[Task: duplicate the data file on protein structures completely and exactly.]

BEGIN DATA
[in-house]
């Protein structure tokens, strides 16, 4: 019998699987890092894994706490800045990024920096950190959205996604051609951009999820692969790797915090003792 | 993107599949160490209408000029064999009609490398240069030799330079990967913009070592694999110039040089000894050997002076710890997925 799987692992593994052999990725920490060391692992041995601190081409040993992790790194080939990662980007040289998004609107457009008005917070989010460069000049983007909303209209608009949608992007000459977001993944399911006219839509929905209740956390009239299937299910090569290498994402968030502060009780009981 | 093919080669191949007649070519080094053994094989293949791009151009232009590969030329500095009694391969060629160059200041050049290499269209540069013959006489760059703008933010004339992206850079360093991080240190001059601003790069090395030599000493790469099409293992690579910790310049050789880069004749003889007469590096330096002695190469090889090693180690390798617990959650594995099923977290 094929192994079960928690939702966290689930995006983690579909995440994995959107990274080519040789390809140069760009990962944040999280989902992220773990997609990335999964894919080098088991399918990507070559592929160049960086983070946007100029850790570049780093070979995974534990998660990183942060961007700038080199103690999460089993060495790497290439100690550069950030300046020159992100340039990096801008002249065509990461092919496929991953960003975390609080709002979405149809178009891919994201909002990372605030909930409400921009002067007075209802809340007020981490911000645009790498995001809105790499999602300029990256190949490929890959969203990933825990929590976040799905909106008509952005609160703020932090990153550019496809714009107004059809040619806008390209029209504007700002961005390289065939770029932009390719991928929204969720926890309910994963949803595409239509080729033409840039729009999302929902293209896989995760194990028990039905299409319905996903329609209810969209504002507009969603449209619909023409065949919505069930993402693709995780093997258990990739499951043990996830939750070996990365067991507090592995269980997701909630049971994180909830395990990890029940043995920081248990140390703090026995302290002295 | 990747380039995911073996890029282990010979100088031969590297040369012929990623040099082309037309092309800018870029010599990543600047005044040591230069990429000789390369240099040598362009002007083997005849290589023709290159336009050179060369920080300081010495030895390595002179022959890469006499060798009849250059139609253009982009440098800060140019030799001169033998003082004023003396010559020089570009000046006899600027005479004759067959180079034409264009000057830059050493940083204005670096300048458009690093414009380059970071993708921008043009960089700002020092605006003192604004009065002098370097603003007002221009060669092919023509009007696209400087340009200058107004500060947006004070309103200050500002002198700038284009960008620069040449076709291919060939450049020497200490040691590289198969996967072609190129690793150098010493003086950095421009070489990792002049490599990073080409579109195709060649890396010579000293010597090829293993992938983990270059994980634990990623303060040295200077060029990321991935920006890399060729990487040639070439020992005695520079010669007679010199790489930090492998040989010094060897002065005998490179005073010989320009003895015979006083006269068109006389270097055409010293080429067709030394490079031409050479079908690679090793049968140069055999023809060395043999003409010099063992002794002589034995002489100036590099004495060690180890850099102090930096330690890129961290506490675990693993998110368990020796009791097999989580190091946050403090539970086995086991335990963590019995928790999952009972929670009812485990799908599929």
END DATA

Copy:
[in-house]
């Protein structure tokens, strides 16, 4: 019998699987890092894994706490800045990024920096950190959205996604051609951009999820692969790797915090003792 | 993107599949160490209408000029064999009609490398240069030799330079990967913009070592694999110039040089000894050997002076710890997925 799987692992593994052999990725920490060391692992041995601190081409040993992790790194080939990662980007040289998004609107457009008005917070989010460069000049983007909303209209608009949608992007000459977001993944399911006219839509929905209740956390009239299937299910090569290498994402968030502060009780009981 | 093919080669191949007649070519080094053994094989293949791009151009232009590969030329500095009694391969060629160059200041050049290499269209540069013959006489760059703008933010004339992206850079360093991080240190001059601003790069090395030599000493790469099409293992690579910790310049050789880069004749003889007469590096330096002695190469090889090693180690390798617990959650594995099923977290 094929192994079960928690939702966290689930995006983690579909995440994995959107990274080519040789390809140069760009990962944040999280989902992220773990997609990335999964894919080098088991399918990507070559592929160049960086983070946007100029850790570049780093070979995974534990998660990183942060961007700038080199103690999460089993060495790497290439100690550069950030300046020159992100340039990096801008002249065509990461092919496929991953960003975390609080709002979405149809178009891919994201909002990372605030909930409400921009002067007075209802809340007020981490911000645009790498995001809105790499999602300029990256190949490929890959969203990933825990929590976040799905909106008509952005609160703020932090990153550019496809714009107004059809040619806008390209029209504007700002961005390289065939770029932009390719991928929204969720926890309910994963949803595409239509080729033409840039729009999302929902293209896989995760194990028990039905299409319905996903329609209810969209504002507009969603449209619909023409065949919505069930993402693709995780093997258990990739499951043990996830939750070996990365067991507090592995269980997701909630049971994180909830395990990890029940043995920081248990140390703090026995302290002295 | 990747380039995911073996890029282990010979100088031969590297040369012929990623040099082309037309092309800018870029010599990543600047005044040591230069990429000789390369240099040598362009002007083997005849290589023709290159336009050179060369920080300081010495030895390595002179022959890469006499060798009849250059139609253009982009440098800060140019030799001169033998003082004023003396010559020089570009000046006899600027005479004759067959180079034409264009000057830059050493940083204005670096300048458009690093414009380059970071993708921008043009960089700002020092605006003192604004009065002098370097603003007002221009060669092919023509009007696209400087340009200058107004500060947006004070309103200050500002002198700038284009960008620069040449076709291919060939450049020497200490040691590289198969996967072609190129690793150098010493003086950095421009070489990792002049490599990073080409579109195709060649890396010579000293010597090829293993992938983990270059994980634990990623303060040295200077060029990321991935920006890399060729990487040639070439020992005695520079010669007679010199790489930090492998040989010094060897002065005998490179005073010989320009003895015979006083006269068109006389270097055409010293080429067709030394490079031409050479079908690679090793049968140069055999023809060395043999003409010099063992002794002589034995002489100036590099004495060690180890850099102090930096330690890129961290506490675990693993998110368990020796009791097999989580190091946050403090539970086995086991335990963590019995928790999952009972929670009812485990799908599929």